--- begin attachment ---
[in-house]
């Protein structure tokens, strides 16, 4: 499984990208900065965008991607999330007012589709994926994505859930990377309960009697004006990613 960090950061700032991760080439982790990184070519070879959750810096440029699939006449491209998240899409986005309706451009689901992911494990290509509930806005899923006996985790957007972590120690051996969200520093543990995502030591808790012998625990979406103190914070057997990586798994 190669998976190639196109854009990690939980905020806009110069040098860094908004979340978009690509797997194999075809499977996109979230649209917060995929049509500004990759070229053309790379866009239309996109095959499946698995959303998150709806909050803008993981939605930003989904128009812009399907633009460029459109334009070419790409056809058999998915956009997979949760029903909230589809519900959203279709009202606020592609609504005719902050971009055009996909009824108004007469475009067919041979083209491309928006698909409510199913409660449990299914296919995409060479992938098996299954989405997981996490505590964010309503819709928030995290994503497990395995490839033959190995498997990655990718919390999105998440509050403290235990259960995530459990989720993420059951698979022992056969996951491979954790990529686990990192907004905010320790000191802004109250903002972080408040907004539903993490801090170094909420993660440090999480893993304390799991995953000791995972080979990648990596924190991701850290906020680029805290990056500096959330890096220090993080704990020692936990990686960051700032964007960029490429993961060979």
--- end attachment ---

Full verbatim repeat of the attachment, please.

[in-house]
């Protein structure tokens, strides 16, 4: 499984990208900065965008991607999330007012589709994926994505859930990377309960009697004006990613 960090950061700032991760080439982790990184070519070879959750810096440029699939006449491209998240899409986005309706451009689901992911494990290509509930806005899923006996985790957007972590120690051996969200520093543990995502030591808790012998625990979406103190914070057997990586798994 190669998976190639196109854009990690939980905020806009110069040098860094908004979340978009690509797997194999075809499977996109979230649209917060995929049509500004990759070229053309790379866009239309996109095959499946698995959303998150709806909050803008993981939605930003989904128009812009399907633009460029459109334009070419790409056809058999998915956009997979949760029903909230589809519900959203279709009202606020592609609504005719902050971009055009996909009824108004007469475009067919041979083209491309928006698909409510199913409660449990299914296919995409060479992938098996299954989405997981996490505590964010309503819709928030995290994503497990395995490839033959190995498997990655990718919390999105998440509050403290235990259960995530459990989720993420059951698979022992056969996951491979954790990529686990990192907004905010320790000191802004109250903002972080408040907004539903993490801090170094909420993660440090999480893993304390799991995953000791995972080979990648990596924190991701850290906020680029805290990056500096959330890096220090993080704990020692936990990686960051700032964007960029490429993961060979």